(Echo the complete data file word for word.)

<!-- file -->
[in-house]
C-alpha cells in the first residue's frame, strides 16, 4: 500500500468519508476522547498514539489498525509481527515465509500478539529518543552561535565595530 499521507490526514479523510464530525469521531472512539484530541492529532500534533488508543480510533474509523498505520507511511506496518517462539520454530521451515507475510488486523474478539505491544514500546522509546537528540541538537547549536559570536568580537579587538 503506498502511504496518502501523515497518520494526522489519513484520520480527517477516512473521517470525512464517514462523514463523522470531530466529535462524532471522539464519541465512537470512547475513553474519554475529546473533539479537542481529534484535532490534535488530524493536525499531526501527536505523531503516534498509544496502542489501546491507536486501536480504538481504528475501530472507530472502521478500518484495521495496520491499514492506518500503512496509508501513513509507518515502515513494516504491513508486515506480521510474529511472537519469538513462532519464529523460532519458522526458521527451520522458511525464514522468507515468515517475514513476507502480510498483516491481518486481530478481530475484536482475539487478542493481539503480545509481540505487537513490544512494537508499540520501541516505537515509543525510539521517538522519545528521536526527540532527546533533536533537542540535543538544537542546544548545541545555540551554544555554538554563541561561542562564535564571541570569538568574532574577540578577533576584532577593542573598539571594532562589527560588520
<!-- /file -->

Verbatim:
[in-house]
C-alpha cells in the first residue's frame, strides 16, 4: 500500500468519508476522547498514539489498525509481527515465509500478539529518543552561535565595530 499521507490526514479523510464530525469521531472512539484530541492529532500534533488508543480510533474509523498505520507511511506496518517462539520454530521451515507475510488486523474478539505491544514500546522509546537528540541538537547549536559570536568580537579587538 503506498502511504496518502501523515497518520494526522489519513484520520480527517477516512473521517470525512464517514462523514463523522470531530466529535462524532471522539464519541465512537470512547475513553474519554475529546473533539479537542481529534484535532490534535488530524493536525499531526501527536505523531503516534498509544496502542489501546491507536486501536480504538481504528475501530472507530472502521478500518484495521495496520491499514492506518500503512496509508501513513509507518515502515513494516504491513508486515506480521510474529511472537519469538513462532519464529523460532519458522526458521527451520522458511525464514522468507515468515517475514513476507502480510498483516491481518486481530478481530475484536482475539487478542493481539503480545509481540505487537513490544512494537508499540520501541516505537515509543525510539521517538522519545528521536526527540532527546533533536533537542540535543538544537542546544548545541545555540551554544555554538554563541561561542562564535564571541570569538568574532574577540578577533576584532577593542573598539571594532562589527560588520